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Frequently asked questions regarding pre-paid tuition fees

What information about tuition fees be included in the written agreement?
Are there any requirements to set out the length of study periods or the tuition fees that apply to study periods?
What are the requirements for providers when receiving payment of tuition fees?
How do changes to the 50 per cent limit on upfront tuition payments benefit students?
How should providers manage the situation where a student does not pay the remaining course fees after the course commences?
Are application fees, i.e., fees for the application process involved in determining whether a student is suitable for enrolment with a provider, included in tuition fees?
We are a provider that takes Payment in Arrears. Are we required to abandon this practice given that we will now be required to pay into the TPS?
We are a provider that does not collect fees from students at all. Are we still required to pay into the TPS?


What information about tuition fees be included in the written agreement?

The provider is required to list all tuition fees payable by the student for the course, the periods to which those tuition fees relate and payment options (including, if permitted under the ESOS Act, that the student may choose to pay more than 50 per cent of their tuition fees before their course commences).

The provider must provide details of any non-tuition fees the student may incur, including as a result of having their study outcomes reassessed, deferral of study, fees for late payment of tuition fees, or other circumstances in which additional fees may apply.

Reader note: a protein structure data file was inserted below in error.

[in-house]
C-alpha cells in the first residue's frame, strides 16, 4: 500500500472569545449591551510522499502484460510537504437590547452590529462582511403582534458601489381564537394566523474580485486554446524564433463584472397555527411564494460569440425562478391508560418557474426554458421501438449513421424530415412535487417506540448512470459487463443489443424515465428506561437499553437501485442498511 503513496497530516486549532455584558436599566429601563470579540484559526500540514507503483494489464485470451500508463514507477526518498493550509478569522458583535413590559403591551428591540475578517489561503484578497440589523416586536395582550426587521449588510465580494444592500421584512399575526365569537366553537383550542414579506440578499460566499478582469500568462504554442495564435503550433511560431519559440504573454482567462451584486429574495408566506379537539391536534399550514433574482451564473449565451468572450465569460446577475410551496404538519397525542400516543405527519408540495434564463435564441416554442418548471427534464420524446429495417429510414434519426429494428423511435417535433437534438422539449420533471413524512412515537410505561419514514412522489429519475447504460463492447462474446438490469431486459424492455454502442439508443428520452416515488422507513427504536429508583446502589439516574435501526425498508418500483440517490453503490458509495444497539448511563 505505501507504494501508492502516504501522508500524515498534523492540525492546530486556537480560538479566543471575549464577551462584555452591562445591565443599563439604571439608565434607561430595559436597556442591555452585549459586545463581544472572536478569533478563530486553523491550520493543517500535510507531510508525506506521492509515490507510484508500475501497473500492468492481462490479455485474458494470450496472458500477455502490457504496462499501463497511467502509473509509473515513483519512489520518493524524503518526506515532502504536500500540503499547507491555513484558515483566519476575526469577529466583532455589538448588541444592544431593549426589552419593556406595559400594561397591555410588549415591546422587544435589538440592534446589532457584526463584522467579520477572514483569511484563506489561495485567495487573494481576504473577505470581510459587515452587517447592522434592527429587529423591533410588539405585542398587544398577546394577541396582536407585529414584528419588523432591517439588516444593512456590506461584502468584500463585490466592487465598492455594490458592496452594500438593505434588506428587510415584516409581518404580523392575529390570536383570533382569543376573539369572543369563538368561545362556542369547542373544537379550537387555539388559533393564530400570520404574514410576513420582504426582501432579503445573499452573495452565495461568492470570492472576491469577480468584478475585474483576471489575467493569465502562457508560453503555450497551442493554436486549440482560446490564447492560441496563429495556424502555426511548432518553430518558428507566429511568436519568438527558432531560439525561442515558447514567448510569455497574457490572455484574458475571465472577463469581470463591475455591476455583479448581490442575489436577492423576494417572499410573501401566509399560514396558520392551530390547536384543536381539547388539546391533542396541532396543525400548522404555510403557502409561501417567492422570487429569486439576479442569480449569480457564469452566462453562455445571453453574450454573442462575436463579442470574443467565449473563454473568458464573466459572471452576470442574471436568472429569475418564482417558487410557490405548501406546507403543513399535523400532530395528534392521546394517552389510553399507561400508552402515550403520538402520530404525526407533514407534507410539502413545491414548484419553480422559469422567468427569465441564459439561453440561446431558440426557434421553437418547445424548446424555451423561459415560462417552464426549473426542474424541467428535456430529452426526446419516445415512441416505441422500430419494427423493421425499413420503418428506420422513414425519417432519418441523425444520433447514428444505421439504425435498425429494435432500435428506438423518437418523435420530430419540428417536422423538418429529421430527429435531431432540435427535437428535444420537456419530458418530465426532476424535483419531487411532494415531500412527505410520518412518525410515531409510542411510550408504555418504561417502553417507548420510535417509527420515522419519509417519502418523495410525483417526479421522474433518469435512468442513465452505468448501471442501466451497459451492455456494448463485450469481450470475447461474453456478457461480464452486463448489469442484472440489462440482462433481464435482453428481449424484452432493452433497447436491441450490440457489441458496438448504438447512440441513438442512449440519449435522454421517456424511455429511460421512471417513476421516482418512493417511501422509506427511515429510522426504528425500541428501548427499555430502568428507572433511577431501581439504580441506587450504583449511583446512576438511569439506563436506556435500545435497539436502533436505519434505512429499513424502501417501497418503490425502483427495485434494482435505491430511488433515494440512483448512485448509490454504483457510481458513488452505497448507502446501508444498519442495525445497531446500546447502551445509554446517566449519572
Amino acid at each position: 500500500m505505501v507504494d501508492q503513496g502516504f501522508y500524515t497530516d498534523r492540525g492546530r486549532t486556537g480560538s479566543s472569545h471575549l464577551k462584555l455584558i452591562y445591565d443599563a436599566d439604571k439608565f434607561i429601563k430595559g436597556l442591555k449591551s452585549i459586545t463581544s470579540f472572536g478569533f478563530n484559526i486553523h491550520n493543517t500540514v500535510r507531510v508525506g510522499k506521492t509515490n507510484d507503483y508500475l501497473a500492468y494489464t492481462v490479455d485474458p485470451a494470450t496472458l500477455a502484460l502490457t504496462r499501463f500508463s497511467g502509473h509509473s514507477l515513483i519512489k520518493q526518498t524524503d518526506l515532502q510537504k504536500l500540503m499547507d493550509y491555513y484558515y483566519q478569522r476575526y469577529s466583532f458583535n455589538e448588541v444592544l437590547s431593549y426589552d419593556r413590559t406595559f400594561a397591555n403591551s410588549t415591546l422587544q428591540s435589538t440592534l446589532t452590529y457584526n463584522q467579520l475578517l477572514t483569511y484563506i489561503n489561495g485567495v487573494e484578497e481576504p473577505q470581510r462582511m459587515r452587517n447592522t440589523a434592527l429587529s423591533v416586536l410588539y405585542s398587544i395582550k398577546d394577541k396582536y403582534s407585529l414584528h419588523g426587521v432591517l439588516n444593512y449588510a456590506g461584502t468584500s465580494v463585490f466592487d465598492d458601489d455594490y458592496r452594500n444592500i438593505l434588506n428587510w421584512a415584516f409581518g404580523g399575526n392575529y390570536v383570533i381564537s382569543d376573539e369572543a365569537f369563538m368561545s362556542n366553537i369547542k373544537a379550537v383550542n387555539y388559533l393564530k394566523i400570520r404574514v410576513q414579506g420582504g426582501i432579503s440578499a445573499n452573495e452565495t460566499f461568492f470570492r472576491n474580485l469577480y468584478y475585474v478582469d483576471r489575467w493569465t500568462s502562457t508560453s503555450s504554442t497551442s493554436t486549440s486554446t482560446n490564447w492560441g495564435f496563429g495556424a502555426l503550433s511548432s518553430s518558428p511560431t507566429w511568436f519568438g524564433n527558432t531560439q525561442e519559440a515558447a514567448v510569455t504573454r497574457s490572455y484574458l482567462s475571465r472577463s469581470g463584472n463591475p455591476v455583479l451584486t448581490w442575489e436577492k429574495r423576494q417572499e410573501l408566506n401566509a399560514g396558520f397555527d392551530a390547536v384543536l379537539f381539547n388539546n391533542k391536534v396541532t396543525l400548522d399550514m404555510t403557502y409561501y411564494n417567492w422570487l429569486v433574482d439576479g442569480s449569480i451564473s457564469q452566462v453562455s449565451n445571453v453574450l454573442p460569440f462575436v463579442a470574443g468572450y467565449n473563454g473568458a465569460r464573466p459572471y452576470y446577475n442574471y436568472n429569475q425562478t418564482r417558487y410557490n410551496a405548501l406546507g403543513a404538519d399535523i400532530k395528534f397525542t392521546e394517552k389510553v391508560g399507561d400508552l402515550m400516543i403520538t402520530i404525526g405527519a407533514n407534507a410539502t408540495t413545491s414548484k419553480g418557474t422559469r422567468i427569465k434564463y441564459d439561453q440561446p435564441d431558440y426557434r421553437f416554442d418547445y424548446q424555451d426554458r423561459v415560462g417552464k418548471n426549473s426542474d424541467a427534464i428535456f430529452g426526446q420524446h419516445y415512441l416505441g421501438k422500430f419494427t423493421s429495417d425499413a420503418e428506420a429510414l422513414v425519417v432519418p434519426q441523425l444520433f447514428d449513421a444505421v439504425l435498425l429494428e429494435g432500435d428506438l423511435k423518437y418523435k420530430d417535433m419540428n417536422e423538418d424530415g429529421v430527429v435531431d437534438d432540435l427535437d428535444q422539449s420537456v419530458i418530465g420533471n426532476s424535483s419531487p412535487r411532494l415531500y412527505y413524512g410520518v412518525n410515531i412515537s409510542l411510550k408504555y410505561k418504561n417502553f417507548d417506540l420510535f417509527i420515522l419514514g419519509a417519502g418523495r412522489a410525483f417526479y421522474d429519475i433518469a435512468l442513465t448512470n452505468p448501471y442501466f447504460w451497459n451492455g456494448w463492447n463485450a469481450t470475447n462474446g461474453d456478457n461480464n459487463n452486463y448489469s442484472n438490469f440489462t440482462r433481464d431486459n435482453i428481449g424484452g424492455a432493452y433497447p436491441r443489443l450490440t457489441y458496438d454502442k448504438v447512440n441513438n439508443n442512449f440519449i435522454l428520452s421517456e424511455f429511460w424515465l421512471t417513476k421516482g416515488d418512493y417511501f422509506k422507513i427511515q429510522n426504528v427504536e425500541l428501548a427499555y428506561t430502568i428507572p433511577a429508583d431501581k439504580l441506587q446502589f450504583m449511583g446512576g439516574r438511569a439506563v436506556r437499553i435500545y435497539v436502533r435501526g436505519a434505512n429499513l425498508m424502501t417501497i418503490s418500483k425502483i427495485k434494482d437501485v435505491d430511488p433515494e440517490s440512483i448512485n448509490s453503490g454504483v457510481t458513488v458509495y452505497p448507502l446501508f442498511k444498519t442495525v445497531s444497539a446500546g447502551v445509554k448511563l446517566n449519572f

The provider must include in the written agreement the following information, which is to be consistent with the requirements of the ESOS Act, in relation to refunds of tuition fees and non-tuition fees in the case of student default and provider default:

  • amounts that may or may not be repaid to the overseas student (including any tuition and non-tuition fees collected by education agents on behalf of the registered provider)
  • processes for claiming a refund
  • the specified person(s), other than the overseas student, who can receive a refund in respect of the overseas student identified in the written agreement, consistent with the ESOS Act
  • a plain English explanation of what happens in the event of a course not being delivered, including the role of the TPS
  • a statement that "This written agreement, and the right to make complaints and seek appeals of decisions and action under various processes, does not affect the rights of the student to take action under the Australian Consumer Law if the Australian Consumer Law applies".

Are there any requirements to set out the length of study periods or the tuition fees that apply to study periods?

There is no requirement to set out the length of study periods or the tuition fees that apply to study periods in ongoing invoices and billing cycles.

As there are no longer restrictions on the collection of further tuition fees after the student commences, providers can agree on a payment plan with students setting out when any remaining fees are due to be paid once the student starts their course.

Fees to be paid must be set out and agreed to by each student in their written agreement with the provider.

When entering into a written agreement, providers should clearly set out what period of time a payment of tuition fees relates to. Refunds paid under section 47E of the ESOS Act are calculated under the Education Services for Overseas Students (Calculation of Refund) Specification 2014, which involves working out how many weeks are in a default period and the associated tuition fee.

What are the requirements for providers when receiving payment of tuition fees?

Under the ESOS legislation providers cannot require students to pay more than 50 per cent of their tuition fees before they start the course. However, students, or the person responsible for paying the tuition fees, may choose to pay more than 50 per cent of their tuition fees before they start their course.

Providers should be able to show evidence that students have exercised choice in how much of their tuition fees are paid up front.